Geoff concluded: “The joy of product development is that there are always new projects on the horizon and things that can be improved upon. I am really passionate about my work and can’t wait to launch more of my new ideas in the future.”
Steve McLean, Head of Agriculture and Fisheries at M&S said: “The Farming for the Future awards are now in their eighth year, acknowledging the dedication and commitment our farmers and growers are making towards the company’s ‘Plan A’ eco and ethical programme, and sharing best practice amongst the agricultural community across Ireland and the UK”. The plan aims to make M&S the world’s most sustainable major retailer.
Mr McLean continued: “Geoff is a very worthy winner and has proved this be demonstrating his innovative thinking, commercial success and social responsibility in the way he manages and executes his business. Our judges were particularly impressed with Geoff’s enthusiasm for creating new products with added health benefits, his commitment to reducing waste and passion for the environment”.

Taking the 'Chiecken Challenge' at Balmoral Show: (L-R) Lynsey Forde, Laura Louise Reay and Aoife Murphy from Monaghan town alongside (centre) Elaine Donaghy of the NI Food Standards Agency ©Brian Thompson Photography

Taking the ‘Chiecken Challenge’ at Balmoral Show: (L-R) Lynsey Forde, Laura Louise Reay and Aoife Murphy from Monaghan town alongside (centre) Elaine Donaghy of the NI Food Standards Agency
©Brian Thompson Photography

THE ‘CHICKEN CHALLENGE’
During the show, the Food Standards Agency in the North encouraged visitors to support Food Safety Week, which runs until Sunday 24th May, by undertaking a ‘Chicken Challenge’ and pledging to do the little things that keep their loved ones safe from food poisoning. Chicken is a traditional meal time favourite, whether it’s in a sandwich, a traditional roast dinner or sizzling on the barbecue. But there’s only one thing not to love about it. Chicken is one of the biggest causes of food poisoning, all because of a nasty germ called campylobacter. Among those who visited the FSA stand to learn more about food hygiene was a group from Monaghan town, Lynsey Forde, Laura Louise Reay and Aoife Murphy.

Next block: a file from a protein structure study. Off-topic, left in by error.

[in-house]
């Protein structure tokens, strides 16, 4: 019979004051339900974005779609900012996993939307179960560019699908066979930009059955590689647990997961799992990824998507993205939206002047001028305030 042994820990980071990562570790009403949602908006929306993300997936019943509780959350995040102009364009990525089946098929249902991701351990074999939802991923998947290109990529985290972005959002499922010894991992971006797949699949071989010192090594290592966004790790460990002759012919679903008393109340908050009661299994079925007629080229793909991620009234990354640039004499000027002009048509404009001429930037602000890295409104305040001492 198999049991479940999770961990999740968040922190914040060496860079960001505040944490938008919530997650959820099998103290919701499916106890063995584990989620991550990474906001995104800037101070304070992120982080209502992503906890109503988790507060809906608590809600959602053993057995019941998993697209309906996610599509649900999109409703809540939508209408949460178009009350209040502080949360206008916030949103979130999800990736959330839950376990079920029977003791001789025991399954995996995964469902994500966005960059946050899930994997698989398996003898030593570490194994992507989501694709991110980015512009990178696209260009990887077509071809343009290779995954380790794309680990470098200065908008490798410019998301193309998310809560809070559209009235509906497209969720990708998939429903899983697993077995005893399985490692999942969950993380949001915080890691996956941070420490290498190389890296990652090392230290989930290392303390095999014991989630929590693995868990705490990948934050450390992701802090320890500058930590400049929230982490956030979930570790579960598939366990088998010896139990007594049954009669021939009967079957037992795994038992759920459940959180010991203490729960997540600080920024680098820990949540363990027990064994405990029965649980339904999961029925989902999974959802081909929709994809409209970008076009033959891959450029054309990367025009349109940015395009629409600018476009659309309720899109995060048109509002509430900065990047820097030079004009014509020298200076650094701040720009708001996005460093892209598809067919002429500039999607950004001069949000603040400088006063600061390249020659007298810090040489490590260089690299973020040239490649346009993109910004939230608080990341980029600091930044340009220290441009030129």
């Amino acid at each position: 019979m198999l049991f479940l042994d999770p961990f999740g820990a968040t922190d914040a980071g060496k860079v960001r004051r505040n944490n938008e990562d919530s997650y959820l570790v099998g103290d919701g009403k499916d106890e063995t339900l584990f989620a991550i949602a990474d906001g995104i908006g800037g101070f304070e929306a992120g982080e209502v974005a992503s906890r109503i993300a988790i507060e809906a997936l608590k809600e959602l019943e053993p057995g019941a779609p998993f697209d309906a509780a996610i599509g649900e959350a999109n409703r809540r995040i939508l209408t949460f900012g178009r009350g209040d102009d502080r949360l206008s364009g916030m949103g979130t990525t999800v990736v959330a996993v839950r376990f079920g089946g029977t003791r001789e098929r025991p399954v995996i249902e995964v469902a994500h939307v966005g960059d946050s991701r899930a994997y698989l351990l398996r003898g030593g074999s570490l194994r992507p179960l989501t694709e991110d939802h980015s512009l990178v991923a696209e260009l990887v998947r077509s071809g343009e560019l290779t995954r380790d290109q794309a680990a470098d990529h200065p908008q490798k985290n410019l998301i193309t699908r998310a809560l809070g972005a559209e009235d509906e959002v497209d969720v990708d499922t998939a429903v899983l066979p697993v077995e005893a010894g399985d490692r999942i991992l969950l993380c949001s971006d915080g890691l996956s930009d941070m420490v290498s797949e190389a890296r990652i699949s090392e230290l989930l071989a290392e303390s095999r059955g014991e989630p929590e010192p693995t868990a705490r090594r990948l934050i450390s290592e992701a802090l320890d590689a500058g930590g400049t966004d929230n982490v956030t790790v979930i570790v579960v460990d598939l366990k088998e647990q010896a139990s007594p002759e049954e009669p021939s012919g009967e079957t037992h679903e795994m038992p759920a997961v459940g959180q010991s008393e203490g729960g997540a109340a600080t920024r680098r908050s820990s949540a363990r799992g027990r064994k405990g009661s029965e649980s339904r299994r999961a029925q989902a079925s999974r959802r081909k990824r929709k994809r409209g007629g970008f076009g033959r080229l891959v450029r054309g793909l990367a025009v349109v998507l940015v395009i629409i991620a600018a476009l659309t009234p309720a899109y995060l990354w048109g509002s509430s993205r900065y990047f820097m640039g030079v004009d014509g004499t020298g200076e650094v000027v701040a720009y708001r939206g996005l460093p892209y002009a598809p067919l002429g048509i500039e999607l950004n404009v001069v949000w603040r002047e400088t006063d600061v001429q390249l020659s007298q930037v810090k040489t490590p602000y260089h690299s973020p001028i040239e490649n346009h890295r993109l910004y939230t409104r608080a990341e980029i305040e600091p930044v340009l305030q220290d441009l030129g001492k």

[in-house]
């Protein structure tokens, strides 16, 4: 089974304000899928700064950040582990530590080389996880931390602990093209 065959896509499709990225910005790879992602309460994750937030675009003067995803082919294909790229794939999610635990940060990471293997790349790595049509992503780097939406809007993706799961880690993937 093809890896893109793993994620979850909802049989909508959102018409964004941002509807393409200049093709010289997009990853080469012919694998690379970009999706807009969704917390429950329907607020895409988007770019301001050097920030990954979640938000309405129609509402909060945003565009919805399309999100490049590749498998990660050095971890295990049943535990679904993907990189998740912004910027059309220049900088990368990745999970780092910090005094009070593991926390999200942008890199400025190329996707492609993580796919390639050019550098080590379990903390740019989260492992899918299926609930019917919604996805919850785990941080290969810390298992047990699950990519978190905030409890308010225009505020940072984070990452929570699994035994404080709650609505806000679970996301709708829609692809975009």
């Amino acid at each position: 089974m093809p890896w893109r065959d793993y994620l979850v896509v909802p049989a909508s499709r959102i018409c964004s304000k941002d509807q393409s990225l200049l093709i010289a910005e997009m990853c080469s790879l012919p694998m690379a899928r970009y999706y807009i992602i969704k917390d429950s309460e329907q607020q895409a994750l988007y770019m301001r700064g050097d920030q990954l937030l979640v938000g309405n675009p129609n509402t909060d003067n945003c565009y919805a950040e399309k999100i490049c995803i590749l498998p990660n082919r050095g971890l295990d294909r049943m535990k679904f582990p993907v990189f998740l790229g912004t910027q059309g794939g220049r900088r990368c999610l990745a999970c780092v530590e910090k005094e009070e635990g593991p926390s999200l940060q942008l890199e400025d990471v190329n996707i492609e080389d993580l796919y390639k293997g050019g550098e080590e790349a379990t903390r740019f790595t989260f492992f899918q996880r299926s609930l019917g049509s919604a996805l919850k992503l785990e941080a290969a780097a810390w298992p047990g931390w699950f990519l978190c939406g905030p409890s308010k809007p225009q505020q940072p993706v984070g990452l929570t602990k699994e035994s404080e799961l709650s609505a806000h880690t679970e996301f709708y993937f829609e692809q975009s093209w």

Irish Air Corps Alouette III helicopter of the type used on border duties in Monaghan: part of the Ulster Aviation Society collection at the Maze  Photo:  © Michael Fisher

Irish Air Corps Alouette III helicopter of the type used on border duties in Monaghan: part of the Ulster Aviation Society collection at the Maze Photo: © Michael Fisher

DIARY DATE
Dates have already been confirmed for next year’s Balmoral Show. It will be held at the Maze site on Wednesday 11th, Thursday 12th and Friday 13th May 2016.

At the McAree Engineering (Ballinode) Stand at Balmoral Show Photo:  © Michael Fisher

At the McAree Engineering (Ballinode) Stand at Balmoral Show Photo: © Michael Fisher

STABAT MATER: PATRICK COMERFORD

‘Stabat Mater, The Mystery Hymn,’ by Desmond Fisher, was launched in Donnybrook last week Photograph: Patrick Comerford, 2015